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Memory Stones: Monuments to Revolution

Contemporary Glimpses of a Changing Era

Just two months before the Iron Curtain came down, was when I began my studies in photography in West Berlin. Twenty-five years ago I witnessed, firsthand, the collapse of the Berlin Wall and the end of the Cold War. I had a front-row seat as the former German Democratic Republic  (which had been anything but democratic) crumbled and moved towards the liberal democracy of West Germany and its Western allies. The changes were monumental, quite literally. Almost daily, I watched as monuments to the defunct regime came down in East Berlin. It was a time of great emotional and political turmoil as well as artistic upheaval. Some people celebrated the destruction of these monuments to a revolution gone badly, while others condemned the loss of these “memory stones.”

It is said that revolutions devour their children. But revolutions also usually end with the destruction of the monuments and statues, the public art forms, which are often used to glorify the past and their leaders, deserved or not. This has happened throughout history. It is what I observed then in Germany.

By the time the two German states reunited in 1990, almost nothing remained of “socialist” realism in the public art that had been so dominant in East Germany. It was as if, by removing all the monuments dedicated to the history, heroes and constructs of the so-called “Workers and Peasant State”, an entire age could be neatly exorcised from public memory.

However, as an art form, these monuments carried meaning well beyond their immediate and often crass political intent. They were rooted in the years between the two World Wars and expressions of what transpired during that time. Their removal was a deliberate attempt to remove the guilt and bad memories associated with them: memories of lack of freedom, austerity, shortages of goods and also reminders of who bore responsibility for the injustices.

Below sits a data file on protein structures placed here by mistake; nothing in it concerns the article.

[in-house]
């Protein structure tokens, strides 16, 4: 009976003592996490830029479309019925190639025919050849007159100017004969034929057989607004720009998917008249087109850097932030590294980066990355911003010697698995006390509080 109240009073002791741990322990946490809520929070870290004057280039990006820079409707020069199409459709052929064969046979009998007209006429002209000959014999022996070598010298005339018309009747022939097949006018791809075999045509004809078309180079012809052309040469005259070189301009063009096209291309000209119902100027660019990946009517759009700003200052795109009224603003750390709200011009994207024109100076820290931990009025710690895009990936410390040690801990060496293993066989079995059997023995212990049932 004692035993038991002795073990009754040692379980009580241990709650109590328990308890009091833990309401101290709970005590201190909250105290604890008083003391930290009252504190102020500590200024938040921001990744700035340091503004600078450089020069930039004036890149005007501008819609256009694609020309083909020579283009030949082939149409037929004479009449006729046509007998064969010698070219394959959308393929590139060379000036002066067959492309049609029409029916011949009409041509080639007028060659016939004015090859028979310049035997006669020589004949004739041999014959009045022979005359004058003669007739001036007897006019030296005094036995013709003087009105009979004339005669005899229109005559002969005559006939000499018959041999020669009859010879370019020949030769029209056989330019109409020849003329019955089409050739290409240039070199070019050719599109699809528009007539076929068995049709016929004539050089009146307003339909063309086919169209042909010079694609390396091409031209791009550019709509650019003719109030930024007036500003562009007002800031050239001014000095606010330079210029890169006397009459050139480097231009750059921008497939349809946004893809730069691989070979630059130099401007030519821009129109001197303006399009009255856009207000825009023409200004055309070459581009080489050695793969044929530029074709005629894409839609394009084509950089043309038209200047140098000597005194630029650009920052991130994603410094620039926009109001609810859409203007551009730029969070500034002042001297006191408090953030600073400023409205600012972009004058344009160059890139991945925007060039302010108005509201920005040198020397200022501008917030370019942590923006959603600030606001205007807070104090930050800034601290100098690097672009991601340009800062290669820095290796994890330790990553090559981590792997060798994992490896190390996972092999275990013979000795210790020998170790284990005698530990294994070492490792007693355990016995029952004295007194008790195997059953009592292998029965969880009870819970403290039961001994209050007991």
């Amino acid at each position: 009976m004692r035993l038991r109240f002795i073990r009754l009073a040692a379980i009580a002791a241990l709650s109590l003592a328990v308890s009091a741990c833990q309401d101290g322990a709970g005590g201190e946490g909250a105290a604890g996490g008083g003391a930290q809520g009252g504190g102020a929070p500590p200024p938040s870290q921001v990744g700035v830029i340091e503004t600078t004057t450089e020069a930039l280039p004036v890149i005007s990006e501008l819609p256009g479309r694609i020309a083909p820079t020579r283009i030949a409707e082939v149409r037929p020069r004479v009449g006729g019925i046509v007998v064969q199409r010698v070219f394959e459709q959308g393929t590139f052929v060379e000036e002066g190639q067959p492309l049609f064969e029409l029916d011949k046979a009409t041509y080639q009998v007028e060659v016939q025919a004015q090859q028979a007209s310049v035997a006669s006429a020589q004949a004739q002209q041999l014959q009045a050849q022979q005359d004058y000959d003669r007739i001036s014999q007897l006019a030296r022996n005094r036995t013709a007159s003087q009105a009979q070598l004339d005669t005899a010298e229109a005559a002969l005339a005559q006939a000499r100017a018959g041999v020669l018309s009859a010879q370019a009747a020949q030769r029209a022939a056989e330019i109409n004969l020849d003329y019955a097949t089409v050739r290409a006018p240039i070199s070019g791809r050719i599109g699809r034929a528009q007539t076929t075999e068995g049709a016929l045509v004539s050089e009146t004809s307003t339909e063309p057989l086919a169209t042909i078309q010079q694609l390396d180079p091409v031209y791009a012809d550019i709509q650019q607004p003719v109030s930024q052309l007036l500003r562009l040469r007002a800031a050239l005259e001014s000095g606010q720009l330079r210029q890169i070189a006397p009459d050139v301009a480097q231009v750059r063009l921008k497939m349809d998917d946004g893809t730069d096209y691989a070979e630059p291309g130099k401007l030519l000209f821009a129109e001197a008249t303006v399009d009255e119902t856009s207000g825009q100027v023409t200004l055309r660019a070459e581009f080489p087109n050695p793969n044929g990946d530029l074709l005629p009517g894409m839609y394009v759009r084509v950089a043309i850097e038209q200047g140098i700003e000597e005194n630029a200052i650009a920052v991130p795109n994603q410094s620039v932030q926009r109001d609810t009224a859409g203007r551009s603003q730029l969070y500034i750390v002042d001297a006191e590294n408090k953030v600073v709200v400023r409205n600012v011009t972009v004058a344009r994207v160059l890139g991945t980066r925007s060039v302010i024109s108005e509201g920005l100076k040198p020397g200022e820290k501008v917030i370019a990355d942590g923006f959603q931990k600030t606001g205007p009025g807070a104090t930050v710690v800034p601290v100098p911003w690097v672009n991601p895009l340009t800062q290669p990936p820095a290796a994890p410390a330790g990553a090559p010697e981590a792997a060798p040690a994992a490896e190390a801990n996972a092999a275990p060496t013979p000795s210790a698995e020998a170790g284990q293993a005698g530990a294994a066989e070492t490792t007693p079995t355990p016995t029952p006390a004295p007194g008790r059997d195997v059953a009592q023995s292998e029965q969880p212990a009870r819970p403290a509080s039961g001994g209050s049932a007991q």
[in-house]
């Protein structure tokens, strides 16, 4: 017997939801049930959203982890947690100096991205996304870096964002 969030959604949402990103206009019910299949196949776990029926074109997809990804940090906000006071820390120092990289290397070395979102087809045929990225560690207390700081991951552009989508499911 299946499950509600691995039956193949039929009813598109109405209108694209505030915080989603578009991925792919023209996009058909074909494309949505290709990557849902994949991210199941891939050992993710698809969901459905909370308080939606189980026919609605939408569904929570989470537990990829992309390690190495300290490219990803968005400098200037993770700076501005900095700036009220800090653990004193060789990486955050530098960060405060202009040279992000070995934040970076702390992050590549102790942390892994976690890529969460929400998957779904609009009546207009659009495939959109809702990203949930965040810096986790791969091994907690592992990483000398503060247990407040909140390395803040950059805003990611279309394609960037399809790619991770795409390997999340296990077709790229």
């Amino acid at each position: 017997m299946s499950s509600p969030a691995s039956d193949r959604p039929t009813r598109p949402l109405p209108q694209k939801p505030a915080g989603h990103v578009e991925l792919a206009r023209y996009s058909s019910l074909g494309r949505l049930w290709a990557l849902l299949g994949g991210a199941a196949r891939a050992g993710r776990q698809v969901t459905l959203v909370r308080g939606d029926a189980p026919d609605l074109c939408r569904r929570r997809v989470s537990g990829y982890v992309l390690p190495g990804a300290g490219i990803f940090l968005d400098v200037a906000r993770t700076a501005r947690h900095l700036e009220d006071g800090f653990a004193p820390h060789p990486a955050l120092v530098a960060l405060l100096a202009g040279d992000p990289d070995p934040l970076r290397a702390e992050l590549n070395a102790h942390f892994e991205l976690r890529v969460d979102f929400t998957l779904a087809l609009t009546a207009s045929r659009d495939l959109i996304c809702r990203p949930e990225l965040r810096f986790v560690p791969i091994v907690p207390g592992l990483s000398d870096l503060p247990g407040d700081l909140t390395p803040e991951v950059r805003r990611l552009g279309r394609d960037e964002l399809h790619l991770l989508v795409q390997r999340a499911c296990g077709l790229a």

While art inspired by revolution has all but disappeared in Europe, it is still to be found in Cuba. The many monuments still standing mark a last refuge of the ostentatious and larger-than-life monuments that were so prominent, and meaningful, on the other side of the Iron Curtain. In the winter of 2012-13, I had occasion to visit Cuba and the opportunity to examine some of the outdoor monumental art, dedicated to utopian ideologies. I marvelled at these fossils from an age I had believed was long since over. They evoked for me that time in Berlin I witnessed before the Wall fell, and they also raised questions.

Will these monuments, this art form, these memories of stone, disappear when Cuba opens up to the world? Will they be overrun by the push for a more capitalistic and Western liberal way of life? Or, will they last as reminders?

There is no way to know. But if the march of the history of Western influences in Europe and elsewhere in the world is anything to go by, it seems likely that they too will be dismantled and disappear without much of a trace.

With that possibility in mind, my project is to document these existing monumental relics of revolutionary art, before it is too late. I would focus on the monument works of each of fifteen provinces and the nation’s capital, La Havana, as well as the smaller ones, constructed by peasant farmers themselves in their local communities, (in their efforts to conserve their own dreams and memories).

This project deals with the past, with an era that calls for the kind of photography and a technique that is not common in our digital age. For this reason, I will work with a classic large format camera, a Sinar F1 on 4 x 5-inch b/w negative film, which affords me all the possibilities to express my personal view of the individual objects and images. Afterwards I would plan to scan the negatives for use in a book and for exhibition ink prints.

This project demands a slow speed to absorb the uniqueness of each region, their culture and artistic expressions, personalities and the character of each province and area.

These photographs were taken during my latest visit to Cuba in 2015-16. They were taken with my Sinar F1, I used a 90mm wide angle for 4x5 inch Kodak TMax 100 ISO B/W film. These typify the vision I have for the entire series of approximately 300 photographs of Cuba’s existing monuments.

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